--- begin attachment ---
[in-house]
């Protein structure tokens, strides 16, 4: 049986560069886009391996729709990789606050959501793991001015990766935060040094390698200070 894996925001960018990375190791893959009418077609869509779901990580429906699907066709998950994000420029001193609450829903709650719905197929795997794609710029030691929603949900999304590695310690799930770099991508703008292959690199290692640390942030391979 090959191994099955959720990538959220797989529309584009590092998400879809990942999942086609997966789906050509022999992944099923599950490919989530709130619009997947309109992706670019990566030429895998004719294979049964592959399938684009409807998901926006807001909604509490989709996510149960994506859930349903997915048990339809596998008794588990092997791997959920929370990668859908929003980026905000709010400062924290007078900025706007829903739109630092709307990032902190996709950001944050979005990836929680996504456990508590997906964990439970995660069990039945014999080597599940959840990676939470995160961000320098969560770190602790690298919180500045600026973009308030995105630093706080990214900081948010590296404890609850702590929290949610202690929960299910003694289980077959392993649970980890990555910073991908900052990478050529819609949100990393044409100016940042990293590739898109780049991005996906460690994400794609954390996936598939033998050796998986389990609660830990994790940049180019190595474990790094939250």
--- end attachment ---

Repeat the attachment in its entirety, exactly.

[in-house]
């Protein structure tokens, strides 16, 4: 049986560069886009391996729709990789606050959501793991001015990766935060040094390698200070 894996925001960018990375190791893959009418077609869509779901990580429906699907066709998950994000420029001193609450829903709650719905197929795997794609710029030691929603949900999304590695310690799930770099991508703008292959690199290692640390942030391979 090959191994099955959720990538959220797989529309584009590092998400879809990942999942086609997966789906050509022999992944099923599950490919989530709130619009997947309109992706670019990566030429895998004719294979049964592959399938684009409807998901926006807001909604509490989709996510149960994506859930349903997915048990339809596998008794588990092997791997959920929370990668859908929003980026905000709010400062924290007078900025706007829903739109630092709307990032902190996709950001944050979005990836929680996504456990508590997906964990439970995660069990039945014999080597599940959840990676939470995160961000320098969560770190602790690298919180500045600026973009308030995105630093706080990214900081948010590296404890609850702590929290949610202690929960299910003694289980077959392993649970980890990555910073991908900052990478050529819609949100990393044409100016940042990293590739898109780049991005996906460690994400794609954390996936598939033998050796998986389990609660830990994790940049180019190595474990790094939250």